BOOKS: The tip of the white iceberg

THE RACE GALLERY: The Return of Racial Science by Marek Kohn, Cape pounds 16.99
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The Independent Culture
AT ONE time it looked as if the horrors of Nazism would discredit scientific racism once and for all. Since the Second World War science has seemed to speak with one voice: the old view that humanity fell into a hierarchy of quite distinct types - with "whites" at the top and pretty much everyone else at the bottom - was not only unpalatable, it was also incorrect. Of course there are differences between us, but these merely represented variations upon a single type. As the 1950 Unesco Statement on Race put it, "mankind is one". This consensus, however, is now under threat, or so Marek Kohn argues in this well-documented and disturbing book.

You don't have to look far to see his point, no further, in fact, than the great success enjoyed by Richard Herrnstein's and Charles Murray's The Bell Curve - a hotly contested survey of IQ research which purports to show that blacks are less intelligent than whites and Asians.

Kohn's point, however, is that Herrnstein's and Murray's charming essay is just the tip of an iceberg - a snow-white (or, in the jargon, "Caucasoid") iceberg, of course. The scientists Kohn describes do not amount to an organised group, but many have some sort of link with the journal The Mankind Quarterly. Its first editor, Edinburgh's Robert Gayre, combined a belief in the yeti with a devotion to white South Africa: his successor, Roger Pearson, is an American academic who favours eugenics and argues that the Nordics are the highest form of life nature has produced. This blatant racism notwithstanding, the journal has been able to gather together an impressive list of honorary advisors and contributors, including London's Hans Eynseck and Professor Richard Lynn from the University of Ulster in Coleraine. Its sister journal in Germany Neue Anthropologie has direct links with the Nazi movement, past and present.

Scientific racism has, of course, changed since its heyday. One change is that traditional arguments from brain size or skull shape have given way to an almost exclusive reliance on IQ tests; another is that nowadays Asians ("Mongoloids") are often elevated above even whites on the racial hierarchy, thus reflecting our worries about the economic rise of the Far East. But, as Kohn shows, the wild conjecture, the illogicality and stereo-types characteristic of traditional race science (and so well described in Stephen Jay Gould's The Measure of Man) persist.

According to Herrnstein's and Murray's statistics, about one in five black people have an IQ which puts them on the borderline of mental retardation. But this is as nothing compared to Richard Lynn, who garnered figures from IQ tests carried out in Africa to suggest that half its black population is mentally retarded. Lynn, who recently penned a piece for the Times entitled "Is Man Breeding Himself Back to the Age of the Apes?" supports abortion on demand "as a way of reducing the fertility of less competent and less intelligent people". Robert Gordon, an American researcher and leader of "the Project for the Study and Intelligence of Society", has similarly called for a campaign to discourage the unintelligent from breeding. J Philippe Rushton, a professor of psychology at the University of Western Ontario, has even reverted to the old argument that blacks' brains are smaller than those of other races. The problem with his position is that it suggests that women are less intelligent than men. Luckily Richard Lynn rescued Rushton with an argument that women are indeed less intelligent than men.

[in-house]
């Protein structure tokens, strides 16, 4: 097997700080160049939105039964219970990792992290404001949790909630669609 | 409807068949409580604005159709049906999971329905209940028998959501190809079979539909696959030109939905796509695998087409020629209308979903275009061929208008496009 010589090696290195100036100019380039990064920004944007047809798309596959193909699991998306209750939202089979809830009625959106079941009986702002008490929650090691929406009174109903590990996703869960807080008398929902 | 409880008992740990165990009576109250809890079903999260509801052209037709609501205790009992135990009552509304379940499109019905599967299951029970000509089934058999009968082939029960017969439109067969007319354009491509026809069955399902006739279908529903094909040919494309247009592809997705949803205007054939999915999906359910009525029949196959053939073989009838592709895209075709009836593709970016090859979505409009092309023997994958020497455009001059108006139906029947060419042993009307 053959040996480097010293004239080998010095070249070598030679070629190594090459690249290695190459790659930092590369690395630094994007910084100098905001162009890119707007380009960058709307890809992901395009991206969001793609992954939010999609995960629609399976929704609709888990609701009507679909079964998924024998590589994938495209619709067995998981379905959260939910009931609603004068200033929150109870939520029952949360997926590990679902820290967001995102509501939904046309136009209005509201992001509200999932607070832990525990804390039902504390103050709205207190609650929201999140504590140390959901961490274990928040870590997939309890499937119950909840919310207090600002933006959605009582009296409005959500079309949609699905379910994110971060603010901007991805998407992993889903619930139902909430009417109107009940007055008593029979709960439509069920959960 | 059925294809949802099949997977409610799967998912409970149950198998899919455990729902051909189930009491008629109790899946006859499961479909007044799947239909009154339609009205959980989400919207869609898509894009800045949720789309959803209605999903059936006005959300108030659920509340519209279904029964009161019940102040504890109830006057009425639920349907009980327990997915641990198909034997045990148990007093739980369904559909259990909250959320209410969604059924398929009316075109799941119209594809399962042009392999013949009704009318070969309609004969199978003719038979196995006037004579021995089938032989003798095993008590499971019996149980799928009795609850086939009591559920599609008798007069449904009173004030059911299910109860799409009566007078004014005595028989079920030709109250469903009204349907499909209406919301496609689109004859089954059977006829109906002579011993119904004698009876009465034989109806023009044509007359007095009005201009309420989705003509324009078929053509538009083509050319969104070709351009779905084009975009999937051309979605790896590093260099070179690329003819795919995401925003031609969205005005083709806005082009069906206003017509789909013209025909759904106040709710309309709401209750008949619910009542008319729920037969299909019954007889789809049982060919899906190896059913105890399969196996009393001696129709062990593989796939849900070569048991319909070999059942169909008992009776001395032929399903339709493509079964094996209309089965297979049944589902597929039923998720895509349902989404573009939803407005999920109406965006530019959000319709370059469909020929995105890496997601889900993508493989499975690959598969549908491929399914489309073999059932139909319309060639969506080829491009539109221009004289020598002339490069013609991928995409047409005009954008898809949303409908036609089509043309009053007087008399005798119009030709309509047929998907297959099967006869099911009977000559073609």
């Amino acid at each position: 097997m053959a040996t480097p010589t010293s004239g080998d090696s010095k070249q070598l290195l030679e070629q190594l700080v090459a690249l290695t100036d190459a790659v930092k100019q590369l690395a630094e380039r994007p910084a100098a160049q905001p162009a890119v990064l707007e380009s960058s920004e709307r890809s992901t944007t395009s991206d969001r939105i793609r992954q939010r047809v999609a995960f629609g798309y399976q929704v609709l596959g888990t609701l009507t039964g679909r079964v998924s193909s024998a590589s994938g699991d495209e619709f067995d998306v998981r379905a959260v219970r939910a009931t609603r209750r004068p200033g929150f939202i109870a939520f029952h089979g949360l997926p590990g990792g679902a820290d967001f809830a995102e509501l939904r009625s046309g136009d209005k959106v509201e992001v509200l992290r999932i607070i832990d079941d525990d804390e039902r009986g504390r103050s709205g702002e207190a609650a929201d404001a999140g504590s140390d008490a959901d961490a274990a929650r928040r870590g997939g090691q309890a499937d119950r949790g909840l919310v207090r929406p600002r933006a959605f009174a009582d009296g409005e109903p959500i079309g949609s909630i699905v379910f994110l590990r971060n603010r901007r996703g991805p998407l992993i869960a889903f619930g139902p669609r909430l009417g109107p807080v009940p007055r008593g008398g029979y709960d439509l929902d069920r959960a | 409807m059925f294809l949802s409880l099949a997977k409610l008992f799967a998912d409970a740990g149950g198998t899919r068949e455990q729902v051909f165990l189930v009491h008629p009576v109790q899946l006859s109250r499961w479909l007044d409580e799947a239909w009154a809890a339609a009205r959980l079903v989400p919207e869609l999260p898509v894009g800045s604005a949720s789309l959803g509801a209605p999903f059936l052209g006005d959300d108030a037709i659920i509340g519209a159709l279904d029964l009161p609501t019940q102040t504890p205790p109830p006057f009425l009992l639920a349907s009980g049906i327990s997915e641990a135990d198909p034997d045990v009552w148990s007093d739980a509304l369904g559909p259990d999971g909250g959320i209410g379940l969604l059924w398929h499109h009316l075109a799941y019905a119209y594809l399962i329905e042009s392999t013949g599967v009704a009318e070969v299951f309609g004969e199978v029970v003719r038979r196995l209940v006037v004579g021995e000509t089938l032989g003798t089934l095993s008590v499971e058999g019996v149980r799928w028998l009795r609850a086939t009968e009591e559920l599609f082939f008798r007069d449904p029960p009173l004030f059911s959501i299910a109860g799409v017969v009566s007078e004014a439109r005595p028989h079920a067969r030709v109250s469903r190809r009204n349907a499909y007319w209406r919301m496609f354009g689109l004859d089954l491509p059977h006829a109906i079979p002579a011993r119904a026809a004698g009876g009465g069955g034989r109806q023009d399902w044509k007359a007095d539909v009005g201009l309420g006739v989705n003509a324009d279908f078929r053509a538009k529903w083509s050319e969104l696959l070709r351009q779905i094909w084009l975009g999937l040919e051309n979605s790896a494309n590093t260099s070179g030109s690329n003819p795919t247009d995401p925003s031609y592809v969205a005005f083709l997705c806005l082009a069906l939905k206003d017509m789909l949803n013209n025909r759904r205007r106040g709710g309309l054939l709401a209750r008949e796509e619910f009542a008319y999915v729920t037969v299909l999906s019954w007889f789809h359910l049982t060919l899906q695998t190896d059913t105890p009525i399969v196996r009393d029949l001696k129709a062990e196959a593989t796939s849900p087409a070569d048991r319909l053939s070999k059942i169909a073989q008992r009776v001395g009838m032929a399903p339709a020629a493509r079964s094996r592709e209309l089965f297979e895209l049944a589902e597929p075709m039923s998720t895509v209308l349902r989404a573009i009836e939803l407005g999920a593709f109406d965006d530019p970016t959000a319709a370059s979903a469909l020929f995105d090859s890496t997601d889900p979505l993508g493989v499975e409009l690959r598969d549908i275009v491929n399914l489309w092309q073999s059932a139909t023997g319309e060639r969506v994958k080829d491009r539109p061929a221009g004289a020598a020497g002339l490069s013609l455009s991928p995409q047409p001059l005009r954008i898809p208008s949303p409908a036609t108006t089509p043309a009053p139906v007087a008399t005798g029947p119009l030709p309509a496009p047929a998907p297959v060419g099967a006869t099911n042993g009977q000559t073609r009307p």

Rushton is also convinced there is an inverse relationship between sexuality and intelligence - the old view that black people are stupid but libidinous - and on this hypothesis he has shown an dubious interest in penis size and ejaculatory powers of blacks, whites and Asians. Many of these researchers - Pearson, Rushton, Lynn - have had their work financed by the Pioneer Fund, founded in 1937 with the aim of fostering research into heredity, eugenics and "race betterment".

It is easy to laugh at this stuff - the race gallery turns out out to be a freak show. What is more disturbing is that these attitudes find an echo in the wider scientific community. For instance, a survey of American psychologists in the late 1980s found that about half of them believed that the differences in IQ scores observed in different races were partly genetic in origin. In a separate development, the US government has given $600,000 to geneticist Robert Plomin to fund a search for genes associated with high intelligence.

And as Kohn demonstrates, the re-emergence of racial science is having serious political consequences; in the US Herrnstein's and Murray's book has been embraced by right-wing Republicans looking for a justification to cut spending on black communities; in the former Yugoslavia scientific racism has played its part in the rise of Serb nationalism; and in Slovakia and elsewhere in Eastern Europe, scientists and politicians talk loosely of the inferiority and "unadaptability" (a favourite term amongst the new social Darwinists) of the Romana or Gypsy population.

Kohn does not always seem sure of himself when handling the larger, more abstract issues that he raises and his book has a slightly meandering, even slap-dash quality. Scientists like Lynn, Rushton and their ilk tend to appear in his pages, for instance, without any introduction. But he has done a service in gathering so much of this ominous detail, and there are moments, especially when he is ridiculing the more extravagant claims of race science, when his book comes alive.